From yesterday to today, from today to tomorrow, nothing remains the same. “We often forget that everything is changing over time,” acknowledges Tokyo-based photographer Taishi Arashida.
Aware of the transient reality of life, Taishi feels compelled to document the everyday. “I photograph moments and people that I want to remember,” he says. “In this context, strangers are not important in my life. It is important to me to photograph my family.”
Taishi takes pictures of his loved ones with heartfelt intention, treasuring who they are at each phase of life. To avoid taking such opportunities for granted, he dismisses the idea that he can photograph them anytime he wants, that they’ll be around indefinitely. He reasons that his wife and children will soon evolve into new versions of themselves, no matter how subtle the changes.
Taishi’s ability to see value in photographing family occasions demonstrates humanity’s shared eagerness to immortalize those who are dear to us. His personal photos are included in the VSCO Collection, an exclusive set of images curated in partnership with Adobe Stock Premium.
Capturing authentic memories.
There are advantages to documenting someone you know intimately. “A close relationship allows the photographer to expose the true expression of the subject much easier,” Taishi notes.
Rather than staging or manufacturing circumstances, he focuses on capturing moments that are true to life. “I don't want my children to make up artificial memories for the sake of my creative desire,” he explains.“I want my children to remember the true moments — their milestones in life, as well as the minor events which happen everyday.”
The simplest way for Taishi to accomplish this goal is to have a camera handy at all times. “I carry my camera even when I am shopping at the local supermarket,” he says.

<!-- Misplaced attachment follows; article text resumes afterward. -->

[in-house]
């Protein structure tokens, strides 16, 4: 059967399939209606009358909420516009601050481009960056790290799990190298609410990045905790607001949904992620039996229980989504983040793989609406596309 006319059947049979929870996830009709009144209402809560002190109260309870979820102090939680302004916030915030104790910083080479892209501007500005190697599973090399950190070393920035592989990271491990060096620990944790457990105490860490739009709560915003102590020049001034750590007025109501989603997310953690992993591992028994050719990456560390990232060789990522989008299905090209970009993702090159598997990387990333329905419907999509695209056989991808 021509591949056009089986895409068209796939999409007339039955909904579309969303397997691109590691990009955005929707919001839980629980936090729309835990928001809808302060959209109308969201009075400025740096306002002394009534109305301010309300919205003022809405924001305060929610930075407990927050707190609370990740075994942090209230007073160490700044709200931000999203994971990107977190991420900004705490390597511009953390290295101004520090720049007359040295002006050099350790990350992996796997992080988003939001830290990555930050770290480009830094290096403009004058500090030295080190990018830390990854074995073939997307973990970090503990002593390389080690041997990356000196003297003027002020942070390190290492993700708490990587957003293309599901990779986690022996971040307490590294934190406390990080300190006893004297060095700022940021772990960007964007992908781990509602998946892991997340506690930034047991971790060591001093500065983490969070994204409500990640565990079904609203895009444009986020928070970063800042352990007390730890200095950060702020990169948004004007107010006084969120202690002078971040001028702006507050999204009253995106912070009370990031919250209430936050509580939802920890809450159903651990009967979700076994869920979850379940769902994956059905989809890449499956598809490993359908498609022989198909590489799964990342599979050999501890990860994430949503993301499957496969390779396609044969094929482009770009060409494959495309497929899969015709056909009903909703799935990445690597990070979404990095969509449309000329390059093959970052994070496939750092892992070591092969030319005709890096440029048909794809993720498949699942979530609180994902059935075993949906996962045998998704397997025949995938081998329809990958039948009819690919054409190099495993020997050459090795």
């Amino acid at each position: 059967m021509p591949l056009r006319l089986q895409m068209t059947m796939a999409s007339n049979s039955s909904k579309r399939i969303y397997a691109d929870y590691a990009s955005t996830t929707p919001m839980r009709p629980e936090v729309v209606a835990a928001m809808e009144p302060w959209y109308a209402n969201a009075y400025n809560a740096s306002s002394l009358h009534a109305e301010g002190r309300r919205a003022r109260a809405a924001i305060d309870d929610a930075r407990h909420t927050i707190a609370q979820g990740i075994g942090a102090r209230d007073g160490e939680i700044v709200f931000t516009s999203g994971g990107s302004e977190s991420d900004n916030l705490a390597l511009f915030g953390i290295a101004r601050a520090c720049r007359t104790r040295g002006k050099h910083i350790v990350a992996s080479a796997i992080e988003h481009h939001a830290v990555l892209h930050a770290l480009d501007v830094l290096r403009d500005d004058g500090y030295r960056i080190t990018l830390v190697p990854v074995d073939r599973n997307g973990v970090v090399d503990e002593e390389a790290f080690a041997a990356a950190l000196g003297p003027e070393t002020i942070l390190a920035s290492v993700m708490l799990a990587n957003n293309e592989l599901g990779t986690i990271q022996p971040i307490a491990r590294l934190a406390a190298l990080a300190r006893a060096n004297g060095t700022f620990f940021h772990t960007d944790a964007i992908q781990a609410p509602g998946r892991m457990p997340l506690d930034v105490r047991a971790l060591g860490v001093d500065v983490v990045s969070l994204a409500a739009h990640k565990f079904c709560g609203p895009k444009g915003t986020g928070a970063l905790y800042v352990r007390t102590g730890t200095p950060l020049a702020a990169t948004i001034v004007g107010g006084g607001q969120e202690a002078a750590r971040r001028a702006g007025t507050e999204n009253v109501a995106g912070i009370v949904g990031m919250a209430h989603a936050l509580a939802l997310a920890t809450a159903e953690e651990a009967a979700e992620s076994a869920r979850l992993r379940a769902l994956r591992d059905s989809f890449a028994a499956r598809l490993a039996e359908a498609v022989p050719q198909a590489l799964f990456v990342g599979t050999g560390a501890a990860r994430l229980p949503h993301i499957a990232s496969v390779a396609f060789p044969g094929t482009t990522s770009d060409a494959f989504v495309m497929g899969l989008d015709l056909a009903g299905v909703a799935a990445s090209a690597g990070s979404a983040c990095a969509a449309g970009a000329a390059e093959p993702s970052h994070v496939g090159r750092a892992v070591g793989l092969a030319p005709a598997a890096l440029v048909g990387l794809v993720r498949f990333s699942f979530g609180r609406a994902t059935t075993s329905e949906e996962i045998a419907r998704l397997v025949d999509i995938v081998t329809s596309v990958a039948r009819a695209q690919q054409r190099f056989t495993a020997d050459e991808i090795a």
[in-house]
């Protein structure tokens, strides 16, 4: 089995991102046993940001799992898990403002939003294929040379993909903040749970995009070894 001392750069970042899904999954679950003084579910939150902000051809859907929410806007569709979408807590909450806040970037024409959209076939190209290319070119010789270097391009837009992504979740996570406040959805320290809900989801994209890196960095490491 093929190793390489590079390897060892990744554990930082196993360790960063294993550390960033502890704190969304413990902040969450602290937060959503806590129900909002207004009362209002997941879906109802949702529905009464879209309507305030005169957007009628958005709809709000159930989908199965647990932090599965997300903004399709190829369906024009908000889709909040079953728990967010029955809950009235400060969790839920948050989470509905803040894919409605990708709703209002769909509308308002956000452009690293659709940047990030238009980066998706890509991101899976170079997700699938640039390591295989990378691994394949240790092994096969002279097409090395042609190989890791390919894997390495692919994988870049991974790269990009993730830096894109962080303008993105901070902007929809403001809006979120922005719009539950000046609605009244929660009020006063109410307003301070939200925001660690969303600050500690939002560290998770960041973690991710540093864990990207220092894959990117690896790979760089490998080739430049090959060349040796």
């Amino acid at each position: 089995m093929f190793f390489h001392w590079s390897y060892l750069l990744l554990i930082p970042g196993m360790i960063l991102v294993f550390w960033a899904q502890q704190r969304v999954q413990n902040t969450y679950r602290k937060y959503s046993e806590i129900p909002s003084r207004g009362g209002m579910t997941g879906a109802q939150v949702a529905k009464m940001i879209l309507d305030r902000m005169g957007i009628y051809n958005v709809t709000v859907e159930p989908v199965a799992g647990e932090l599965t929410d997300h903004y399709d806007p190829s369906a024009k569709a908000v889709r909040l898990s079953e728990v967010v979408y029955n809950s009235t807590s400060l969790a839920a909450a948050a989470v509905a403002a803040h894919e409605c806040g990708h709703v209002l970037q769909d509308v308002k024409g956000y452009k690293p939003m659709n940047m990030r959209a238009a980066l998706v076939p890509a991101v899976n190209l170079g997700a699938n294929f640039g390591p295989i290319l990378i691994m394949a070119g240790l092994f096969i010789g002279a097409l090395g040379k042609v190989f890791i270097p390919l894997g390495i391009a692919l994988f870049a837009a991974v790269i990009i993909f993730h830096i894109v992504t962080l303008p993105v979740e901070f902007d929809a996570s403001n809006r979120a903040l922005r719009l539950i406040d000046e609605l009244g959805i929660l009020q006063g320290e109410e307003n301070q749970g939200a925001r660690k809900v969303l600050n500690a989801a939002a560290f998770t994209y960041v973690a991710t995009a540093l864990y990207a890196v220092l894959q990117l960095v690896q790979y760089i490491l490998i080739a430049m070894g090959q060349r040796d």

Creating a positive experience.
A photographer’s sensitivity to the feelings of others is key to building a strong rapport between them and their subject. Taishi conscientiously ensures that his creative pursuits don’t adversely affect the people in front of his lens, especially his children.
He strongly advises against taking photos that are unwelcomed or perceived as intrusive. “For instance, if your children are bothered by you trying to shoot a photo while they are playing, they will start to perceive photography as a negative thing.”
Most importantly, he encourages good communication with friends and family throughout the process. “Photographers tend to focus on control of exposure, focus, and other photographical settings when shooting," he explains, "but it is much more crucial to make people relax while you’re photographing them.”
To shift from a technical shooting style toward a more interactive approach, Taishi suggests shooting with semi-automatic rather than manual settings. “I often use aperture priority mode and automatic autofocus mode,” he shares. “This way, all I have to do is press the shutter button.”
Seeing the everyday anew.
Looking for small and subtle variations throughout the day will help you see familiar scenes with fresh eyes. “It may be light that shines into your kitchen every morning or the shape of clouds in the sky,” suggests Taishi. “Life looks as if it is repeating the same thing everyday, but if you start to appreciate these small changes around you, you will find many new subjects for your photography.”
People are unpredictable, and watching for their varying actions or reactions to daily life can also provide interesting photo opportunities. Taishi fondly remembers photographing his son’s response after watching the movie Bohemian Rhapsody, a film about the lead singer of Queen. “I was surprised when I saw my son was disguising himself as Freddie Mercury,” he recalls. “He was wearing a white tank top and drawing a mustache on his face that day.”
To notice and cherish these unexpected incidents, you must be fully present. Taishi recognizes that sometimes accomplishing this can be a balancing act while taking photos.
“I am quite used to photographing while staying present with the event,” he says. “However, if it is a really important moment and a distraction to enjoying that together with my family, I would rather not photograph it. I sometimes feel that forgetting about it and purely having fun together will result in making better photographs in the long run.”